Daddy says Skippy won’t be going back” to face the prospect of jail in the Republic. Daddy says he has no chance of getting “fair play or justice” because of the corrupt way the authorities have handled the Quinn case. Daddy says Young Skippy is under a lot of pressure, and he deserves our sympathy. If daddy Quinn has evidence of “the corrupt way the authorities handled the case,” then perhaps he might share the information with the Gardai. Let us all remind Daddy Quinn that the entire nation witnessed dear little Skippy on video lying through his teeth. Let’s jog the memory of the old Quinn a little further and say “Sir” you son was given every chance to comply with the law but failed to do so. He skipped court and did a runner. The sheer arrogance and smug self-righteousness by the Quinn family of their wrongdoing defies belief. Hopefully at the end of the day they will all end in Jail. —————————————————————————————————————————-
Are you Ready to be a Bonded Serf?
What the major political parties will not tell you is there is no way forward from the current economic crisis except a doomsday scenario. Are they preparing for it? Yes is the answer. The current system is to be replaced by the new political credo of “Economic serfdom” which means welcome to P.I.G.S. party feudalism. The middle classes and working classes will shortly cease to exist. What this means is that 95% of the population will become bonded serfs to the privileged. Future generations will be born into economic slavery to serve the Elites. They will be controlled by the enforcers of the vested interests until released by death from exhaustion having procreated to keep the supply system going. The Royalty of Banks, the Royalty of Global Business, and the Royalty of Unelected Leaders are now your governors such is your destiny.
The billion barrel oil find off the Cork coast
Hurray, hurrah we are rich once again. Twenty-five per cent of the corporate profit is our cut, however; there are two points to note. They can write off exploration costs against tax. The twenty-five per cent can increase to forty depending on the profitability of the field. This is a red herring, as the number crunchers will ensure this never happens. I guaranteed we will get **** yet once again. It looks like we are destined to remain Kings of the Sardine industry. Now that chap Chavez begins to look rather interesting. Just how did he do it, perhaps time for a government junket to Venezuela?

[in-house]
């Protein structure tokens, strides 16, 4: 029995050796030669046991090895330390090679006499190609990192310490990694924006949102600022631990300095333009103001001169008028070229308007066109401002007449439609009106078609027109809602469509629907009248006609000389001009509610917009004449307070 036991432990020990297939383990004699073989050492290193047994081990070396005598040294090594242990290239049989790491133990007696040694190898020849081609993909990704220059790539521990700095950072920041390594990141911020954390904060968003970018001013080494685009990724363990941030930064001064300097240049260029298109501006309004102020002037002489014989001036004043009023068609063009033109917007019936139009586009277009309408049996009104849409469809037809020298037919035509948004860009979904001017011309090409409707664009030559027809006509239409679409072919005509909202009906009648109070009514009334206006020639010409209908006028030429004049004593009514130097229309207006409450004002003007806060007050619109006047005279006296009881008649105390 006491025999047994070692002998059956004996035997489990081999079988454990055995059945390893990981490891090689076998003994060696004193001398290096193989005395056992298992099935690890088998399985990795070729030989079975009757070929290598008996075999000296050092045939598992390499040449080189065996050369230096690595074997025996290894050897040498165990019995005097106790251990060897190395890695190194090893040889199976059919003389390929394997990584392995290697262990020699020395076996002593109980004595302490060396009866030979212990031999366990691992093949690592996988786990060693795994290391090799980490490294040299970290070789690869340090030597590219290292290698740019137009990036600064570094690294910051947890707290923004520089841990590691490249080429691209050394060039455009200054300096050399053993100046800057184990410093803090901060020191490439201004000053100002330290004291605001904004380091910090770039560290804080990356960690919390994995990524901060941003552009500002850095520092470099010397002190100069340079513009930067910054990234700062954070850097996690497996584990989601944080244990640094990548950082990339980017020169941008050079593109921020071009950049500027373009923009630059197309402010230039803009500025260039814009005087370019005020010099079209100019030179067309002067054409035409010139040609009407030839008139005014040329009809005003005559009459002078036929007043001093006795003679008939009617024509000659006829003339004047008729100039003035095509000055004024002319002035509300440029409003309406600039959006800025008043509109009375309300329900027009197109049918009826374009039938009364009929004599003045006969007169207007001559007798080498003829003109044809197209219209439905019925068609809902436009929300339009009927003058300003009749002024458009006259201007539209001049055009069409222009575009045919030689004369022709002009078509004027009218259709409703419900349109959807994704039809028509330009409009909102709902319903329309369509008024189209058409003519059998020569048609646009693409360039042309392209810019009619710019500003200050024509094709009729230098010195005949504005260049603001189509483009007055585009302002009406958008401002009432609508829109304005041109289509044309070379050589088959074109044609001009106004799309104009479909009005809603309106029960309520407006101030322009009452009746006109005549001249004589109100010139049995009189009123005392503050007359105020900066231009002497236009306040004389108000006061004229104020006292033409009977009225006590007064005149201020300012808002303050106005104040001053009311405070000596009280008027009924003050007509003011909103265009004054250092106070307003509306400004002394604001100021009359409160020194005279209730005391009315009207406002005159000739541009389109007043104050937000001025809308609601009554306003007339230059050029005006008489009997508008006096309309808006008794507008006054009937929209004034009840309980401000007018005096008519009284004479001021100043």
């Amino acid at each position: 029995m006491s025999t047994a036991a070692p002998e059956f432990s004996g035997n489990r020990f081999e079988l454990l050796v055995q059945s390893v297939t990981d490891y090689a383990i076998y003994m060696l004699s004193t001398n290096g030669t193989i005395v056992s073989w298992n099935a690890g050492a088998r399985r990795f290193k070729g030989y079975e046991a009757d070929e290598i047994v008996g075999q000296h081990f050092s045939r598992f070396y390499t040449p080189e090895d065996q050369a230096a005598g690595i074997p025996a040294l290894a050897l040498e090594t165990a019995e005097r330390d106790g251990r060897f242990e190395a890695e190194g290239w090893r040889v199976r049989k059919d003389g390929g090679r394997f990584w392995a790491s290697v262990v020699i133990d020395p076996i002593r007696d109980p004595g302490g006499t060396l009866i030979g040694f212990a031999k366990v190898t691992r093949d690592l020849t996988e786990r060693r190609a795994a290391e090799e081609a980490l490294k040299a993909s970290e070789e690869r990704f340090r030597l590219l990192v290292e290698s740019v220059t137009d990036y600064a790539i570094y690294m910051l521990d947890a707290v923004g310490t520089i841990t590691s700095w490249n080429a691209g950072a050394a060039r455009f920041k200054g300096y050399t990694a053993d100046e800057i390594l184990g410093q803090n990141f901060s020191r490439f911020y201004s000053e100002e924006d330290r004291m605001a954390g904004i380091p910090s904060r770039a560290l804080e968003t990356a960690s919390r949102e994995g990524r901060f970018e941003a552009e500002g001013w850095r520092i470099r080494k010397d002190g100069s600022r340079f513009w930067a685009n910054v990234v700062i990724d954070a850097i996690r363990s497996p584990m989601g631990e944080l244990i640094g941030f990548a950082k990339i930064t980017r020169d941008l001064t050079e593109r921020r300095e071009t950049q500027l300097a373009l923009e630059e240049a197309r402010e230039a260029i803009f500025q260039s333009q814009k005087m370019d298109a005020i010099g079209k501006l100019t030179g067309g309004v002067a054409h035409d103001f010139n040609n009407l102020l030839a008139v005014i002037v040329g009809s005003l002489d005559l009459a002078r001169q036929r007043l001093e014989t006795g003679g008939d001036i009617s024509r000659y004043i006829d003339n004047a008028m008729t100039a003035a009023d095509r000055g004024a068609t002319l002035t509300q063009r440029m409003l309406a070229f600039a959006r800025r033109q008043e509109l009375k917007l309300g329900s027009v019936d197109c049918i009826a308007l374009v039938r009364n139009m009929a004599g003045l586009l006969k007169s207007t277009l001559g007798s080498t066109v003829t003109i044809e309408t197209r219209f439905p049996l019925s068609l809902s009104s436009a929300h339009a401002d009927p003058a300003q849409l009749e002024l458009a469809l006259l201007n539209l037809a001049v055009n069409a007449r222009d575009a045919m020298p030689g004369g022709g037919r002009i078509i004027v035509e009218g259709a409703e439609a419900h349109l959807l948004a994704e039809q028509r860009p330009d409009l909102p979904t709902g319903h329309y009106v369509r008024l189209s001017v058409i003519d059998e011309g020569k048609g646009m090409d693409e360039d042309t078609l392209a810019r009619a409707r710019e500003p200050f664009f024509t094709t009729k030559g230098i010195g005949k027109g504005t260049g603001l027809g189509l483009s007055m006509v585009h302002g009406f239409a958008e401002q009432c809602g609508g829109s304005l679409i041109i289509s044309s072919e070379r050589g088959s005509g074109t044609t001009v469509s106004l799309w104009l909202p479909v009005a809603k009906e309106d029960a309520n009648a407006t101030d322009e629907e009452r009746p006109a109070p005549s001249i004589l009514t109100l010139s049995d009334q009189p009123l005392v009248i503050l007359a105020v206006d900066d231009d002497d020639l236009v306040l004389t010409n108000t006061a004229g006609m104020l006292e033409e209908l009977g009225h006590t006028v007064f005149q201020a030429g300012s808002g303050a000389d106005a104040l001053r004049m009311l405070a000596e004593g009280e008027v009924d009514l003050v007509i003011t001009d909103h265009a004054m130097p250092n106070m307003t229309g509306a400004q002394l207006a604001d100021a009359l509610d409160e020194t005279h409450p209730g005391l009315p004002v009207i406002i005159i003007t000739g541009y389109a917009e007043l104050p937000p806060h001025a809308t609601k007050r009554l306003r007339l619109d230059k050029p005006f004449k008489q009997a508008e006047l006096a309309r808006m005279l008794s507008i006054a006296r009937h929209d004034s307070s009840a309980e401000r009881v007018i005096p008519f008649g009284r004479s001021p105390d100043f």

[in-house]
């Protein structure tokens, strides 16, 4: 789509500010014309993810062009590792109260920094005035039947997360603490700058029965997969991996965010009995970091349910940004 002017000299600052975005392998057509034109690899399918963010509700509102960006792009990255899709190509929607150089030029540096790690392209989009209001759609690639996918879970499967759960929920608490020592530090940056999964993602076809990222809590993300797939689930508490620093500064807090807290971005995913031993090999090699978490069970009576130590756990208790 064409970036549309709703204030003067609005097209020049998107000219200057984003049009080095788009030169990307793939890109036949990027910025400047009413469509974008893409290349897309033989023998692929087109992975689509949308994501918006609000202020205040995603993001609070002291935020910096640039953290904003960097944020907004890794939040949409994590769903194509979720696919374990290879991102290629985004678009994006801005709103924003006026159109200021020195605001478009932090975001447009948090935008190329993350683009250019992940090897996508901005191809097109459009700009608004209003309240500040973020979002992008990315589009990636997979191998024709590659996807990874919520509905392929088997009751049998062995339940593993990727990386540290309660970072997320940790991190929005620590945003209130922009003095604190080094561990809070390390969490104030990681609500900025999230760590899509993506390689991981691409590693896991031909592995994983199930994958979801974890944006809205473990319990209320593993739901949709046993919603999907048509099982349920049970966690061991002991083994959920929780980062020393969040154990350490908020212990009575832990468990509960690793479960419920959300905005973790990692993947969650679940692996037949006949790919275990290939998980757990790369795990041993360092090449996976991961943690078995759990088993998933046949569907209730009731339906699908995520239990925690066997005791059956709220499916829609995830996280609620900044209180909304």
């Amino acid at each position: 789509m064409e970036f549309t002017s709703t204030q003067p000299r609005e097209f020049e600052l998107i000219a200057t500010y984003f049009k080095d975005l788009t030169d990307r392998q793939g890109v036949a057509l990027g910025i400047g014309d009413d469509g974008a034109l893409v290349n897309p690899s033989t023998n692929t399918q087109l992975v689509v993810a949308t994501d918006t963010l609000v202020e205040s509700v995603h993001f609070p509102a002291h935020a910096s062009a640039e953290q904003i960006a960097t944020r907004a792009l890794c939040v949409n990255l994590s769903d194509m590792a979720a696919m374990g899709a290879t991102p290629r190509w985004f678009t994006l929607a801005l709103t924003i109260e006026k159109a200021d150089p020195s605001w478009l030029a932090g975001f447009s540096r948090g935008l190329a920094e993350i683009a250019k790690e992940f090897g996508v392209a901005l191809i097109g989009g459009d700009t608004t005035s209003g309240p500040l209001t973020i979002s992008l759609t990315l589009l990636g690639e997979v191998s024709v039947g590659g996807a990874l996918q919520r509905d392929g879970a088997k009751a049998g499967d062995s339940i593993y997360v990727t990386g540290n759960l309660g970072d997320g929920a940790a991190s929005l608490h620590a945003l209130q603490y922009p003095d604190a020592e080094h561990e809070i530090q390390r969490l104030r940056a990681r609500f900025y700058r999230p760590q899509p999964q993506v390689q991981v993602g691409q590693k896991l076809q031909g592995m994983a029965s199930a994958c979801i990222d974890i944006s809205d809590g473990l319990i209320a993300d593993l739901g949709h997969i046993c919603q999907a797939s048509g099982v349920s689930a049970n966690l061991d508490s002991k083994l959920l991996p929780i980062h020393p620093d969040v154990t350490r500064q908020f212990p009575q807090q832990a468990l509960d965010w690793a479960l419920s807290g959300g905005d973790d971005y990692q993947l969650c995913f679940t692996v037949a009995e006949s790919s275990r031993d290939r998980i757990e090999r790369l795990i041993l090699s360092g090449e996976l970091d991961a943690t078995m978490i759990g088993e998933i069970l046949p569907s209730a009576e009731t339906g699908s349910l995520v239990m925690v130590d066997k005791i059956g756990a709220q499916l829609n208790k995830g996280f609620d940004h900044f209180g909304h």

Mario Draghi the man who pulls the fiscal strings in Europe. Does he represent the people of Europe? Not on your life, he has one interest and that is to take care of his friends in Banking. Consider the following.
2. Worked for Goldman Sucks
3. Former Governor of the Bank of Italy
4. Worked for Italian Treasury
5. Worked for the Bank of International Settlements
6. Worked for the World Bank
Does this look like the CV of a trustworthy man? Be assured he will not work in your interest but he knows how to stir it up. Yes the very same man who insisted we pay penal interest rates for the bailout.
€6000.00 per head per month to the Quinn family
children while people on the Dole starve
The High Court has approved the payment of monthly living expenses €30,000 to the five adult children of bankrupt executive Sean Quinn and three spouses. Well now, you know if your low income nobody gives a toss about you. No social welfare means test for the boys as you can see the elite look after the elk.
WANTED Peter Darragh Quinn If you know the whereabouts of this man please inform the Gardai. Do not approach this man as he is carrying a large amount of lethal coinage
Sean Quinn: Well-known figures who rallied to support
bankrupt tycoon run for cover
PROMINENT figures from GAA and television yesterday ducked for cover when asked to comment on their involvement in a rally supporting fallen tycoon Sean Quinn.